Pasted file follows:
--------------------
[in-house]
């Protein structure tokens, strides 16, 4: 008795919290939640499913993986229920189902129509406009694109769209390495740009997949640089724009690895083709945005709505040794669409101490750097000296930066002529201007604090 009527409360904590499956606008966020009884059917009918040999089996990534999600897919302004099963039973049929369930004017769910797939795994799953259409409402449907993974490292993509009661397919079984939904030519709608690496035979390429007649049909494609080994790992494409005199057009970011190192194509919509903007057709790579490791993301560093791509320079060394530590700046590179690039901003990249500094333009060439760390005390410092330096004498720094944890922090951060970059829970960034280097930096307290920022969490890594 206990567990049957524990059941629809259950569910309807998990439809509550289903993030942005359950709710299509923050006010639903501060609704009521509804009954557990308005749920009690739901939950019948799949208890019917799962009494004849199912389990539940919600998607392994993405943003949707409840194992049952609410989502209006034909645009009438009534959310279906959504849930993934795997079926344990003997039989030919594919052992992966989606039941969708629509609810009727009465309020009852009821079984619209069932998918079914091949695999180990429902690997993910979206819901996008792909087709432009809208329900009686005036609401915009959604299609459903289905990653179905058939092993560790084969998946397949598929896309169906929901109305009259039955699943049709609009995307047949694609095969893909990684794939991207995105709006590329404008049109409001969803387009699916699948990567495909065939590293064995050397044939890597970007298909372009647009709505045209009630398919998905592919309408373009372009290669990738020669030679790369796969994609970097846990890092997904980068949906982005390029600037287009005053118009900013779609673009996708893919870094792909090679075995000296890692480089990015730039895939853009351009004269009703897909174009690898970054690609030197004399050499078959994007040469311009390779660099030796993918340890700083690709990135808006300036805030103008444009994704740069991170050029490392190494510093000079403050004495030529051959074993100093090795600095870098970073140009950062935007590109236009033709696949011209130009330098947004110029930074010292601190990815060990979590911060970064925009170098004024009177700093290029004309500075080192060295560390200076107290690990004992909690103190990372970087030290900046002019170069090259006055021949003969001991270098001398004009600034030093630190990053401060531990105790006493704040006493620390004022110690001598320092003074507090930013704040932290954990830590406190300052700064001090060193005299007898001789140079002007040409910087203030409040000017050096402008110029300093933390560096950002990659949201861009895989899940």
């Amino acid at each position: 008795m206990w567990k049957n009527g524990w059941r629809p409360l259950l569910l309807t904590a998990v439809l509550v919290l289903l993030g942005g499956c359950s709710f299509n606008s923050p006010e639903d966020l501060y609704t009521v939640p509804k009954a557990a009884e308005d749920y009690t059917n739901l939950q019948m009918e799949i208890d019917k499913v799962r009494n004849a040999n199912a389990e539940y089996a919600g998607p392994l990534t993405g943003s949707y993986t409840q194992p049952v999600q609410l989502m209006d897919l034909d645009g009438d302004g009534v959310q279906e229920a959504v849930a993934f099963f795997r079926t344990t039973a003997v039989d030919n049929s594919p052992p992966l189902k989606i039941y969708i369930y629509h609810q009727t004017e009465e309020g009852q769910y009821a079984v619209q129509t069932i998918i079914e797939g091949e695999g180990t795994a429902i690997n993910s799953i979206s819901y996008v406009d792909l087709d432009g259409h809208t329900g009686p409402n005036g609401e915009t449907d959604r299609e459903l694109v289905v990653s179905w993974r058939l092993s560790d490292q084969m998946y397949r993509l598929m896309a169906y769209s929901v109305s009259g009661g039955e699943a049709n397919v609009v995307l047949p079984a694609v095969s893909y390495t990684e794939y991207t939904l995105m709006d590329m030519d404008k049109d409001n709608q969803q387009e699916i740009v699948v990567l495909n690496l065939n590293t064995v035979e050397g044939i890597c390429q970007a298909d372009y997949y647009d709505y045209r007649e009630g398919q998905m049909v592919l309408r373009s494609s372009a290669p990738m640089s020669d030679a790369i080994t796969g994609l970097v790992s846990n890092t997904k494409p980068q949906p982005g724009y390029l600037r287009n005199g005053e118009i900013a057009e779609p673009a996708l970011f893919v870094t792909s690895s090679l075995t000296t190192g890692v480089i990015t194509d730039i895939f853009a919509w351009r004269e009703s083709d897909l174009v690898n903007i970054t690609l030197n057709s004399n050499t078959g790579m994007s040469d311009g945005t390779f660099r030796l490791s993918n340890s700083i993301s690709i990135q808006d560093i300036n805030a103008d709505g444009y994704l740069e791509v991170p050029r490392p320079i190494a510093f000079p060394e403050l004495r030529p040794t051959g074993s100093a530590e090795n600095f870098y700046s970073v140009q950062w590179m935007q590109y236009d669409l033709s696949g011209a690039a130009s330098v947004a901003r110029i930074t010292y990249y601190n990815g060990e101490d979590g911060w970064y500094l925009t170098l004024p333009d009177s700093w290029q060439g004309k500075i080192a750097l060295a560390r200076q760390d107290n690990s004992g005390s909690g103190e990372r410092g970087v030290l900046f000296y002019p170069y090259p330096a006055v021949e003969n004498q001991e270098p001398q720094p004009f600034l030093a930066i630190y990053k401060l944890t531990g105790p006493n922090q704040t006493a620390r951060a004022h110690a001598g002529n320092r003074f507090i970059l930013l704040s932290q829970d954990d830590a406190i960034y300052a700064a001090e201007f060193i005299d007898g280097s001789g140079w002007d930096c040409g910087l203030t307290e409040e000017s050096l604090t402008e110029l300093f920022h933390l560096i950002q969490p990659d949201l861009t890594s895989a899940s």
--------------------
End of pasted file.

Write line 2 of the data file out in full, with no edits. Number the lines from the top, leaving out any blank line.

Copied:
């Protein structure tokens, strides 16, 4: 008795919290939640499913993986229920189902129509406009694109769209390495740009997949640089724009690895083709945005709505040794669409101490750097000296930066002529201007604090 009527409360904590499956606008966020009884059917009918040999089996990534999600897919302004099963039973049929369930004017769910797939795994799953259409409402449907993974490292993509009661397919079984939904030519709608690496035979390429007649049909494609080994790992494409005199057009970011190192194509919509903007057709790579490791993301560093791509320079060394530590700046590179690039901003990249500094333009060439760390005390410092330096004498720094944890922090951060970059829970960034280097930096307290920022969490890594 206990567990049957524990059941629809259950569910309807998990439809509550289903993030942005359950709710299509923050006010639903501060609704009521509804009954557990308005749920009690739901939950019948799949208890019917799962009494004849199912389990539940919600998607392994993405943003949707409840194992049952609410989502209006034909645009009438009534959310279906959504849930993934795997079926344990003997039989030919594919052992992966989606039941969708629509609810009727009465309020009852009821079984619209069932998918079914091949695999180990429902690997993910979206819901996008792909087709432009809208329900009686005036609401915009959604299609459903289905990653179905058939092993560790084969998946397949598929896309169906929901109305009259039955699943049709609009995307047949694609095969893909990684794939991207995105709006590329404008049109409001969803387009699916699948990567495909065939590293064995050397044939890597970007298909372009647009709505045209009630398919998905592919309408373009372009290669990738020669030679790369796969994609970097846990890092997904980068949906982005390029600037287009005053118009900013779609673009996708893919870094792909090679075995000296890692480089990015730039895939853009351009004269009703897909174009690898970054690609030197004399050499078959994007040469311009390779660099030796993918340890700083690709990135808006300036805030103008444009994704740069991170050029490392190494510093000079403050004495030529051959074993100093090795600095870098970073140009950062935007590109236009033709696949011209130009330098947004110029930074010292601190990815060990979590911060970064925009170098004024009177700093290029004309500075080192060295560390200076107290690990004992909690103190990372970087030290900046002019170069090259006055021949003969001991270098001398004009600034030093630190990053401060531990105790006493704040006493620390004022110690001598320092003074507090930013704040932290954990830590406190300052700064001090060193005299007898001789140079002007040409910087203030409040000017050096402008110029300093933390560096950002990659949201861009895989899940």